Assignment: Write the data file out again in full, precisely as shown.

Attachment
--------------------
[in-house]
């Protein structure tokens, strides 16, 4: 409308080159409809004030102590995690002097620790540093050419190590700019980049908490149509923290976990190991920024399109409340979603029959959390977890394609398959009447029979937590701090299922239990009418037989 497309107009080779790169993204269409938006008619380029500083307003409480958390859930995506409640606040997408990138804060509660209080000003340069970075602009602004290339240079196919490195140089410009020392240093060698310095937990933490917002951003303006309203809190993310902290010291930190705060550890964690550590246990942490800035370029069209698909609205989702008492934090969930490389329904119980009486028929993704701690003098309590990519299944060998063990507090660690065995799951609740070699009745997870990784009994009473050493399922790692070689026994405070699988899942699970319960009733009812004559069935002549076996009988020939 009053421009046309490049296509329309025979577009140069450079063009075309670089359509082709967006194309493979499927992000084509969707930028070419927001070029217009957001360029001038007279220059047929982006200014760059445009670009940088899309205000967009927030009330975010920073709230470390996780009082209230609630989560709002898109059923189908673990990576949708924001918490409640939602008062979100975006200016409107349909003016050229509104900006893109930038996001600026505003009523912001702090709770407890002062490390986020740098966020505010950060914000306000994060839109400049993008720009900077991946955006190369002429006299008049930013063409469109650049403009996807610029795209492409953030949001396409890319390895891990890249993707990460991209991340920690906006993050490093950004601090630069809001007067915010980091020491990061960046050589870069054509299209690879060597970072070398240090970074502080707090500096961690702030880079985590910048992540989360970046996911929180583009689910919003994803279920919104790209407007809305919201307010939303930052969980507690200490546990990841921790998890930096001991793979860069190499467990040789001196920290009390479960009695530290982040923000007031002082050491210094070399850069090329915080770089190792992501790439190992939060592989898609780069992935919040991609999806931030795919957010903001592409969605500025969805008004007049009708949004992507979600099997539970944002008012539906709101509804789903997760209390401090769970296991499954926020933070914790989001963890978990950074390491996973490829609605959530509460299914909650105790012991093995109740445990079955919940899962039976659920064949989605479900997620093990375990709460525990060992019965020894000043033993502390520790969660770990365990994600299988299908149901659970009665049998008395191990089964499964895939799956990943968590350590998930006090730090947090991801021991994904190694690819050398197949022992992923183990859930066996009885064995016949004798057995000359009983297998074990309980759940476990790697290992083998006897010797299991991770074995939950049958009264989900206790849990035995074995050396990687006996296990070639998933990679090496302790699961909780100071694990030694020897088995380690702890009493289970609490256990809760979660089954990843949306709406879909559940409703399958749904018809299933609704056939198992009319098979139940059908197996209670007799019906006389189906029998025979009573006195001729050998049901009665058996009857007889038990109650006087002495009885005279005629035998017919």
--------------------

[in-house]
């Protein structure tokens, strides 16, 4: 409308080159409809004030102590995690002097620790540093050419190590700019980049908490149509923290976990190991920024399109409340979603029959959390977890394609398959009447029979937590701090299922239990009418037989 497309107009080779790169993204269409938006008619380029500083307003409480958390859930995506409640606040997408990138804060509660209080000003340069970075602009602004290339240079196919490195140089410009020392240093060698310095937990933490917002951003303006309203809190993310902290010291930190705060550890964690550590246990942490800035370029069209698909609205989702008492934090969930490389329904119980009486028929993704701690003098309590990519299944060998063990507090660690065995799951609740070699009745997870990784009994009473050493399922790692070689026994405070699988899942699970319960009733009812004559069935002549076996009988020939 009053421009046309490049296509329309025979577009140069450079063009075309670089359509082709967006194309493979499927992000084509969707930028070419927001070029217009957001360029001038007279220059047929982006200014760059445009670009940088899309205000967009927030009330975010920073709230470390996780009082209230609630989560709002898109059923189908673990990576949708924001918490409640939602008062979100975006200016409107349909003016050229509104900006893109930038996001600026505003009523912001702090709770407890002062490390986020740098966020505010950060914000306000994060839109400049993008720009900077991946955006190369002429006299008049930013063409469109650049403009996807610029795209492409953030949001396409890319390895891990890249993707990460991209991340920690906006993050490093950004601090630069809001007067915010980091020491990061960046050589870069054509299209690879060597970072070398240090970074502080707090500096961690702030880079985590910048992540989360970046996911929180583009689910919003994803279920919104790209407007809305919201307010939303930052969980507690200490546990990841921790998890930096001991793979860069190499467990040789001196920290009390479960009695530290982040923000007031002082050491210094070399850069090329915080770089190792992501790439190992939060592989898609780069992935919040991609999806931030795919957010903001592409969605500025969805008004007049009708949004992507979600099997539970944002008012539906709101509804789903997760209390401090769970296991499954926020933070914790989001963890978990950074390491996973490829609605959530509460299914909650105790012991093995109740445990079955919940899962039976659920064949989605479900997620093990375990709460525990060992019965020894000043033993502390520790969660770990365990994600299988299908149901659970009665049998008395191990089964499964895939799956990943968590350590998930006090730090947090991801021991994904190694690819050398197949022992992923183990859930066996009885064995016949004798057995000359009983297998074990309980759940476990790697290992083998006897010797299991991770074995939950049958009264989900206790849990035995074995050396990687006996296990070639998933990679090496302790699961909780100071694990030694020897088995380690702890009493289970609490256990809760979660089954990843949306709406879909559940409703399958749904018809299933609704056939198992009319098979139940059908197996209670007799019906006389189906029998025979009573006195001729050998049901009665058996009857007889038990109650006087002495009885005279005629035998017919």